Is the military industrial complex a conspiracy? On one hand it is easy to think it is. There have been a lot of strange events in American history that have not been explained adequately and secrets still are being kept from the public by the government.
Probably the best known work that considered the idea of a conspiracy involving the giant defense contractors is Oliver Stone’s 1991 movie JFK about the Kennedy assassination.
Here is a clip from the movie in which the hero of the story – Jim Garrison – meets with a shady high level Pentagon character named “Mr. X.”
If you dig a little into the assassination of President Kennedy it is difficult to believe in the lone assassin single bullet theory put out by Lyndon Johnson’s Presidential commission to investigate Kennedy’s murder called the Warren Commission.
This was the time of the United States and its military industrial complex Cold War with the Soviets. Indeed even some of the commission members, and Lyndon Johnson himself did not believe in the single bullet, as you can see in this taped conversation between President Johnson and one of them.
We do not know all of the details of the Kennedy assassination, because many of the records are still being kept secret by the United States government and have yet to be released.
In recent years we have also seen the release of transcripts and notes from Politburo meetings of the Soviet leadership makes for good military industrial complex quotes.
We now have an idea of what Premier Khrushchev and other Russian bosses thought of it. Khrushchev made the statement that he believed the United States government is “governed by different groups and sudden coincidental events. That’s why the United States could easily start a war, even if it is fully aware – according to military circles – of the fact that the situation could grow worse.”
Khrushchev believed that the United States was split in two forces. The way he saw it one was reasonable while the other was militaristic and sought to dominate the world. He thought the latter forces were responsible for President Kennedy’s assassination.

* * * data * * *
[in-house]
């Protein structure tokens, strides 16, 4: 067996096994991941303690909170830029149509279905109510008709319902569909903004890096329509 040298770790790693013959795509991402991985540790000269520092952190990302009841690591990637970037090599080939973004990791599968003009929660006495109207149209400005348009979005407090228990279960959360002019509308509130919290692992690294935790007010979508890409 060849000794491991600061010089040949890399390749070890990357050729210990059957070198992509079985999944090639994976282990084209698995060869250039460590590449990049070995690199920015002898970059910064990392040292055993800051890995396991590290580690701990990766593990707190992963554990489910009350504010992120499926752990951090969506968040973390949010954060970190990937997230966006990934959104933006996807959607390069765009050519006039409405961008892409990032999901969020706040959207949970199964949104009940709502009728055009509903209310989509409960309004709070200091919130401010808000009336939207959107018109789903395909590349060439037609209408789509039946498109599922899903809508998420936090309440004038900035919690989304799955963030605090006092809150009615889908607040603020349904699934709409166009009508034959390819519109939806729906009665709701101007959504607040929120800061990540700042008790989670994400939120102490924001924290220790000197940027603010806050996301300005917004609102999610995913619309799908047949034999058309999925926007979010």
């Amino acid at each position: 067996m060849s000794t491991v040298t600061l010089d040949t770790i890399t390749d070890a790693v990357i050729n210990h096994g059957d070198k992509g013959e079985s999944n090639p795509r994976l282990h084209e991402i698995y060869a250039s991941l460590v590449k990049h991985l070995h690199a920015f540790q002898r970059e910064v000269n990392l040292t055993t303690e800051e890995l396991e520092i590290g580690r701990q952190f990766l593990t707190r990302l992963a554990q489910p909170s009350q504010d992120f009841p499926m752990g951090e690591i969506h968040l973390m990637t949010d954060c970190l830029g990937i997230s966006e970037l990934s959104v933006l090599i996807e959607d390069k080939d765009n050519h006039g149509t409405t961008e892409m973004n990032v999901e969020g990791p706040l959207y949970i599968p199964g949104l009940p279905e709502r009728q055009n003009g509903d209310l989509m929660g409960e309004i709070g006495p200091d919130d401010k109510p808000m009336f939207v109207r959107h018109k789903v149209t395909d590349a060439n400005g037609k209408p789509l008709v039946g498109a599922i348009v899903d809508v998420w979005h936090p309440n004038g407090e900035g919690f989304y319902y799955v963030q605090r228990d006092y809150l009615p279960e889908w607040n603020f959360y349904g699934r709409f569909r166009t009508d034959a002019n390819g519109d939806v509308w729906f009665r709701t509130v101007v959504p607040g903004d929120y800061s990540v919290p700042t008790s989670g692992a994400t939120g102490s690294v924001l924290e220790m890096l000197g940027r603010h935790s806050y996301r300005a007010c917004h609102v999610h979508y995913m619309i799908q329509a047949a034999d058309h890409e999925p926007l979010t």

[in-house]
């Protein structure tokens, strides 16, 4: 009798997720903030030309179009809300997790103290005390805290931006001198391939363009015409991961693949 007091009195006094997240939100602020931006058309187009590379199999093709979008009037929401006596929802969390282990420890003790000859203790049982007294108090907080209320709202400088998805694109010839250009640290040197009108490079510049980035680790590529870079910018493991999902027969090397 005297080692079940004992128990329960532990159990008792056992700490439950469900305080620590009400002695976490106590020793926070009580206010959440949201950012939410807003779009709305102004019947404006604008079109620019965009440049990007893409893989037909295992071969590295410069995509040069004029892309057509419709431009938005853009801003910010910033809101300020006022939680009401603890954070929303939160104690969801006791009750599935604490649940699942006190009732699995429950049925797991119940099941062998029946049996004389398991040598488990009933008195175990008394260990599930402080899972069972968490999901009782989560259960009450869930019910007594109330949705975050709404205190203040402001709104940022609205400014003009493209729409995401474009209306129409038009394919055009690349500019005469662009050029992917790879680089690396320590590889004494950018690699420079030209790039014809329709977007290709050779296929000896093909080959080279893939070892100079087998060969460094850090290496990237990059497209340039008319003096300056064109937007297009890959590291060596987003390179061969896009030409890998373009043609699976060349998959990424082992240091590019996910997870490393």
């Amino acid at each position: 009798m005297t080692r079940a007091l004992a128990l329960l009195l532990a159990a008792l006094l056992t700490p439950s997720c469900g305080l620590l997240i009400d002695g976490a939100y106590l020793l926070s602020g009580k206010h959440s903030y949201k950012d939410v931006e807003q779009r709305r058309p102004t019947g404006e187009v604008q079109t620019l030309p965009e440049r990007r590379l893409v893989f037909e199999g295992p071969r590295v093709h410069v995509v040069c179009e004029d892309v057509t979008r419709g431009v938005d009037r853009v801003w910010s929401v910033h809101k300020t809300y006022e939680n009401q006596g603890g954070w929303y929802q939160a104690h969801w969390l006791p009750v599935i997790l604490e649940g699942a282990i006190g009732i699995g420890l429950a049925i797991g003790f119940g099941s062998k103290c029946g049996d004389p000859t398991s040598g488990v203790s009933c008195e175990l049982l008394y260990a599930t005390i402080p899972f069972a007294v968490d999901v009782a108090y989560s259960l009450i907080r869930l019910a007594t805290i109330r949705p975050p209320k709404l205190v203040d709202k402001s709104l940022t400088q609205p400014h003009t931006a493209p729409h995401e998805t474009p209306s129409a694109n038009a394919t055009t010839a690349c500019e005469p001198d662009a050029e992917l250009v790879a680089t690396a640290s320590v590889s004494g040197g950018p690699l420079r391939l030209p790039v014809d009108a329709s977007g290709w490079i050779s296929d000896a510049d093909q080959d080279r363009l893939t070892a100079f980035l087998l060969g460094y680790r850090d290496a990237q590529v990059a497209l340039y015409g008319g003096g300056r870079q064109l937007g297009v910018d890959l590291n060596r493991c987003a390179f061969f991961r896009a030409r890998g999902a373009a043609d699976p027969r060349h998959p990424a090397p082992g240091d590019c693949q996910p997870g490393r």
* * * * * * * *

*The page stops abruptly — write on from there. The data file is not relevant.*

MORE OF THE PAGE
There have been many events in American history that have not had an adequate explanation – such as the Gulf of Tonkin incident that led to the Vietnam War and the circle of lies and half-truths that surrounded the war in Iraq.
And course the phrase itself comes from the Presidential farewell address given by Dwight Eisenhower.
That doesn’t answer the question though of whether the military industrial complex is a conspiracy. It seems unlikely that it is a conspiracy of a small little group of people that helped put it into being during and after World War II and are still in place today. For one thing most of them would be dead. Even if some sort of militaristic forces were involved in the Kennedy assassination by now the people involved would be dead too.
We also have seen many botched and stupid operations go on over the years. It is likely that many people at the top of the military and the military industrial complex really do not know what they are doing and are fairly incompetent.
This is the nature of centralized power and giant bureaucracies – they, in the words of the political scientists James Scott, “see like a state” – which means they have difficulty interpreting the mass of information they receive in a rational manner and more often than not simply act from some rigid ideology.
And in the end the true power of the military industrial complex in American society is not due to some grand conspiracy, but due to two main factors. First is the political power of the iron triangle alliance of military industrial companies, politicians, and the government bureaucracy aligned with it.
Second is the simple national security ideology of the American war state – which claims that only it can protect the nation and must act in secrecy to do so. It is the secrecy power that makes it appear to function like a conspiracy.
Most Americans simply have no idea what is going on and some assume the worse. What is more even someone working at the top of the national security structure can be so compartmentalized that they do not know who they are working for in the end. Perhaps no one is truly in charge. It is simply a war beast. And war beasts do what they do – they start wars and create enough fear in society that everyone is willing to do and accept what they are told. It is the nature of people to want to be a part of the crowd in order to feel safe and accepted and history proves that there are always people who will believe and do anything to accomplish that.
There is a lot to the history of the military industrial complex and the war state. To learn about its origins and history get my book The War State. You an find it at Amazon.com.